Reprinted with permission from Alternet.
Attorney General William Barr’s four-page summary of the 300+-page report by special counsel Robert Mueller on Russian election interference is clearly not going to satisfy anyone. The summary — stating that Mueller did not “establish” conspiracy between President Donald Trump’s campaign and the Russian government, and that he neither confirmed nor exonerated the president on obstruction of justice, demands greater detail. A new poll shows 75 percent of the public want the full report released.
Unfortunately, Trump’s Justice Department is unlikely to make the full report available voluntarily — not even to Congress.
Barr has told House Judiciary Committee chairman Jerrold Nadler (D-NY) that he has no plans to release the report immediately, and that he will still be redacting large portions of it, including grand jury proceedings.
While this is allowed under special counsel regulations, and is in fact typical DOJ policy in most cases to protect the reputation of people who are not being charged with crimes, this is not an ordinary case — and the DOJ has historically been far more transparent about cases involving national political controversy.
For this reason, Natasha Bertrand writes in The Atlantic, House Democrats are planning to go much further and demand the report with no redactions — setting up a clash with the DOJ, and possibly a court fight:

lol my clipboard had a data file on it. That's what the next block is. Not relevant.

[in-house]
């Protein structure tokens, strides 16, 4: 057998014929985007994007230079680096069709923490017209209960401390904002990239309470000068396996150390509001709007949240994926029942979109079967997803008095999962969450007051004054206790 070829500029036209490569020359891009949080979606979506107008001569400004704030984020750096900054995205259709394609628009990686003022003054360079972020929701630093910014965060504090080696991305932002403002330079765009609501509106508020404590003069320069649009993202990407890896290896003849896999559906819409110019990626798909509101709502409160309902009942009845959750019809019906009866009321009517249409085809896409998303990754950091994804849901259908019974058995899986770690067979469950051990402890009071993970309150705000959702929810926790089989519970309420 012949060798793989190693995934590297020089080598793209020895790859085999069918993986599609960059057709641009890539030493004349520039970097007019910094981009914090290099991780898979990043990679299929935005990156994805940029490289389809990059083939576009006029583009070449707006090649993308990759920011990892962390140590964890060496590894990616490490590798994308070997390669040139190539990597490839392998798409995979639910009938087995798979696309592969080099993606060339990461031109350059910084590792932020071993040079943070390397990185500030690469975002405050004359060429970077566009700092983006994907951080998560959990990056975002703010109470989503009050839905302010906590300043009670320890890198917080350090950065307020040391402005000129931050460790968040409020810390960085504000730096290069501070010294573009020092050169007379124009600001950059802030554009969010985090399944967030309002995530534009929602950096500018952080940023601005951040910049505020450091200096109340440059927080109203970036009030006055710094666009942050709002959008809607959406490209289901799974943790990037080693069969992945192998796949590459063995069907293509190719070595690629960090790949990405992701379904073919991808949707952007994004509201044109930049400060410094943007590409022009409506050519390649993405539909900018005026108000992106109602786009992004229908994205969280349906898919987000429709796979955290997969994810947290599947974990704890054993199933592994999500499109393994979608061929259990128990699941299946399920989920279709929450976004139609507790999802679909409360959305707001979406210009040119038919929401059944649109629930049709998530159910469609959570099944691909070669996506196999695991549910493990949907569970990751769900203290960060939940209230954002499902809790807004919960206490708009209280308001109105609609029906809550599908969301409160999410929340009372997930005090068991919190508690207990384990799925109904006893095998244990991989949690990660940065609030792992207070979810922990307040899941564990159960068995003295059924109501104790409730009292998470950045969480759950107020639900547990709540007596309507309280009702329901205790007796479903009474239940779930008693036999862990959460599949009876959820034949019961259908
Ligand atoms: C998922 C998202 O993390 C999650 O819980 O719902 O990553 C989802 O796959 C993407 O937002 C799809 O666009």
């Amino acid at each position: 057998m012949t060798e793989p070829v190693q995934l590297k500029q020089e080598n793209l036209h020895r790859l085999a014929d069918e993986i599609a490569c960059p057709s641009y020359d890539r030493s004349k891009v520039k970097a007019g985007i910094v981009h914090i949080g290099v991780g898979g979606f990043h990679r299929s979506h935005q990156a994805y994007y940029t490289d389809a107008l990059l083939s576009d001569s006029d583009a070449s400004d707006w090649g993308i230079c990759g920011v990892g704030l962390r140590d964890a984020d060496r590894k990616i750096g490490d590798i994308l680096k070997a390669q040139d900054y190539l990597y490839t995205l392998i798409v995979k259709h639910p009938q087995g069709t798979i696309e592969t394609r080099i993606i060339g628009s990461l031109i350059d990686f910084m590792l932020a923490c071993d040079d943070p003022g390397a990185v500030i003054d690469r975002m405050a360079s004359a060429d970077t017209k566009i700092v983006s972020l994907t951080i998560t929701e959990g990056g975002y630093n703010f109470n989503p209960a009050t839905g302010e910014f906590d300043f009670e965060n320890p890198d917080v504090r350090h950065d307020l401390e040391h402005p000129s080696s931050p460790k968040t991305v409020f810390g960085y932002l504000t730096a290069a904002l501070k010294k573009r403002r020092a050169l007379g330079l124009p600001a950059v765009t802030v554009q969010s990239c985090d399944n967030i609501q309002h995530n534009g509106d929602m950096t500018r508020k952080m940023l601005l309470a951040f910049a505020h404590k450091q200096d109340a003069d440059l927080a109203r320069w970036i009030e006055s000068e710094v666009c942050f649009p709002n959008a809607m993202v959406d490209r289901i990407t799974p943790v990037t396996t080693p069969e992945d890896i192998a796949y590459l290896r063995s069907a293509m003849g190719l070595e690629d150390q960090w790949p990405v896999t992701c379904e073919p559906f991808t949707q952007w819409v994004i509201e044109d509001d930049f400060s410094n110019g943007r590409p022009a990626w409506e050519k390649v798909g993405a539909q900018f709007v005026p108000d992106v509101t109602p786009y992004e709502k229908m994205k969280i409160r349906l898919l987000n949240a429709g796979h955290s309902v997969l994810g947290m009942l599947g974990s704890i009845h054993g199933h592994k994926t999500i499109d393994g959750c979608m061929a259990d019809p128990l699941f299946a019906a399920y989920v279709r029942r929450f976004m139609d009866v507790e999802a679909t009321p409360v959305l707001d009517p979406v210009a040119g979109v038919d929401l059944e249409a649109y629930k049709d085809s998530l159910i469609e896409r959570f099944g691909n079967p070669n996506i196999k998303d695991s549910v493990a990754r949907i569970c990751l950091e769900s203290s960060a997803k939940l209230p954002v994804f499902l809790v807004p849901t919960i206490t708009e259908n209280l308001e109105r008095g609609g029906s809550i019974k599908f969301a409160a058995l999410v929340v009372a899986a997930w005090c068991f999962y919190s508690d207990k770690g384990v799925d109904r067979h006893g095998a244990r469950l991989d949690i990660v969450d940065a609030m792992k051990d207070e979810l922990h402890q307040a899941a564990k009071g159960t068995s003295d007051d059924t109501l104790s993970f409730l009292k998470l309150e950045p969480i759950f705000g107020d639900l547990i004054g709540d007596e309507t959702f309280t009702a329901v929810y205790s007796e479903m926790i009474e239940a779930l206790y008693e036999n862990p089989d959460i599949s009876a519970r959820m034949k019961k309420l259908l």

The House Democrats’ position now is that “there is nothing stopping Barr from giving us the grand-jury material” that informed Mueller’s findings, according to another Democratic staffer who spoke with reporters on Thursday on condition of anonymity to discuss internal deliberations. “If he doesn’t, then that amounts to a cover-up.” Another Democratic staffer said that, in a call with House Judiciary Committee Chairman Jerry Nadler on Wednesday night, Barr “would not commit to releasing the full report” — including grand-jury material — to the House. A spokesman for House Minority Leader Kevin McCarthy did not return a request for comment about the House Republicans’ position on seeing the full report. Senate Judiciary Committee Chairman Lindsey Graham, a close Trump ally, indicated on Wednesday that he will accept whatever redactions Barr makes, including of grand-jury material.
Between the withholding of grand-jury and privileged material and the redaction of classified information, the public could be left with a shell of the original report.
Democrats have specifically demanded that Barr transmit the full report by April 2 — a deadline that now appears all but assured he will not meet.
Former Solicitor General Neal Katyal, who wrote the special counsel law, has argued that Democrats would likely win a subpoena fight — but that the administration would assert executive privilege over some portions of the report, and that courts may urge Congress and the DOJ to negotiate rather than rule for one of them.
Whatever happens over the next few days, it is clear that the battle to reveal what Mueller found is just getting started.